FLEx: Navigating the Reality of Declining Enrollments with Flexible Programming (Part 2)Kevin Shanley | Manager of Distance Education, Utah State University
Of course, delivering FLEx courses is not without its challenges. Current campus systems, faculty involvement and student perceptions are all areas that have to be considered when offering new delivery options.
1. Campus Systems
For instance, USU’s student information system that handles the student registration process is term based; this means each course is defined as having a fixed start and end date. This also translates to challenges with the learning management systems that deliver online content to FLEx students. Allowing students to enroll at any time, with no fixed start date, has to be managed manually by registration staff. Student enrolling in open-entry courses can’t use the built-in web registration interface because it does not have an option for students to declare their start date. Each student interested in these courses must call campus registration staff to process their registration. This is manageable as we roll out the program with low enrollment numbers, but as the FLEx program grows, it will become more difficult to manage.
Current reports on enrollments, finances and several other performance measures are based on enrollments at 20 percent of the term, essentially, when registration closes for the semester. Enrolments are not counted if students register after this time. This report discrepancy gives the impression the university is losing full-time equivalencies (FTE) and tuition. We hope this will eventually be resolved as we work with our data reporting teams to count enrollments in the FLEx courses differently.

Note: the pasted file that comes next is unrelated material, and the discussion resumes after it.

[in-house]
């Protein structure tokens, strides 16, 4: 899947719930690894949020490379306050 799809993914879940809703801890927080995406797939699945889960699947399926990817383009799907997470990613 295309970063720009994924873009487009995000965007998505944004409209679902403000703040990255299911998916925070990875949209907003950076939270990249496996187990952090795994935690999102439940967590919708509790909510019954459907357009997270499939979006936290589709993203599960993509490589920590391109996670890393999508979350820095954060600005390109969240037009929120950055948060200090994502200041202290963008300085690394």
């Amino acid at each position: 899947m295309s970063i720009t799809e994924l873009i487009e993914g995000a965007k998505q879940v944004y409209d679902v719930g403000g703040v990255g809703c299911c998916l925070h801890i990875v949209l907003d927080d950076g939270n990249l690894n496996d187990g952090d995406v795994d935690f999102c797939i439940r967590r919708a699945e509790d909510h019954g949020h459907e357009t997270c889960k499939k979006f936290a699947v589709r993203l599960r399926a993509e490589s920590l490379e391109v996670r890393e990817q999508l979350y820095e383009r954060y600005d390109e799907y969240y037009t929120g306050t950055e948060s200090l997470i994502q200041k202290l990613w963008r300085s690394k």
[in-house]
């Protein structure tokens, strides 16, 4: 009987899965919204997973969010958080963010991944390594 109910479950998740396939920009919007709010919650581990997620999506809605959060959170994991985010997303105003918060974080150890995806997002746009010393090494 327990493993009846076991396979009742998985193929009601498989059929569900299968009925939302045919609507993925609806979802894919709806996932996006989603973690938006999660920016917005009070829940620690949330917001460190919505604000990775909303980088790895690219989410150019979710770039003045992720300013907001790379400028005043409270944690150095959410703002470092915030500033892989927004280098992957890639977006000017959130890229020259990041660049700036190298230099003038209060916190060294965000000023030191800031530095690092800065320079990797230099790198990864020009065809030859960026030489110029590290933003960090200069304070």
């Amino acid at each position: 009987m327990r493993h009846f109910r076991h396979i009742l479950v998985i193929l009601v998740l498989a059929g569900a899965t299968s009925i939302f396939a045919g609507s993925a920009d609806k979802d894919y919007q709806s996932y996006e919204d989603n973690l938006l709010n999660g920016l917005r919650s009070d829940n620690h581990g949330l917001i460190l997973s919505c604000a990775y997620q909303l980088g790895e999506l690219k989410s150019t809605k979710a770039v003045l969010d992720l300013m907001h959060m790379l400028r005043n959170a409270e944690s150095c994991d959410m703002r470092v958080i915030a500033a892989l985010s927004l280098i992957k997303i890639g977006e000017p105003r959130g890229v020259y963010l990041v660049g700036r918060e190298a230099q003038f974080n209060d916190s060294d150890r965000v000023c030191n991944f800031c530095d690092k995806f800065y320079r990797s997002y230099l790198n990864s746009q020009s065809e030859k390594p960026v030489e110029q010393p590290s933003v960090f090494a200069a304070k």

3. Faculty Involvement
Once students are enrolled in a course, faculty must pay close attention to each student’s progress. With students beginning the course at different dates, each student is engaging with different content in the course. This can create a great deal of confusion for faculty members who are trying to stay on top of student learning; it becomes especially difficult to foster engagement between students when each learner is at a different stage of the curriculum. Faculty have also shared some concerns about when they can take a break. With open-entry courses, the course is always going, which makes it difficult for faculty to take vacations if they need to be there to support each student who enrolls.
Some of these concerns have been addressed by additional online course design elements. For example, we have introduced a system that allow instructors to set assignment due dates that adjust to a student’s start date. Systems have also been put in place to help foster better interaction between learners and faculty.
4. Student Perception
Student perceptions may be the biggest barrier to FLEx course adoption. Most students think of taking their college courses in terms (e.g. semesters or quarters). The idea of signing up for a course that can be completed at their own pace is somewhat new. To address this, USU Regional Campuses and Distance Education (RCDE) has launched an aggressive marketing campaign to attract students. The FLEx campaign included Facebook ads, Pandora radio ads, the USU alumni magazine, as well as bus ads and stadium promotions during USU football games.
Has the approach worked? With a current fall semester enrollment of 454 students, FLEx courses have quickly reached 70 percent capacity. Additional enrollments from open-entry courses have the potential for the FLEx program to reach near 100-percent capacity enrollment in its initial launch.
Author Perspective: Administrator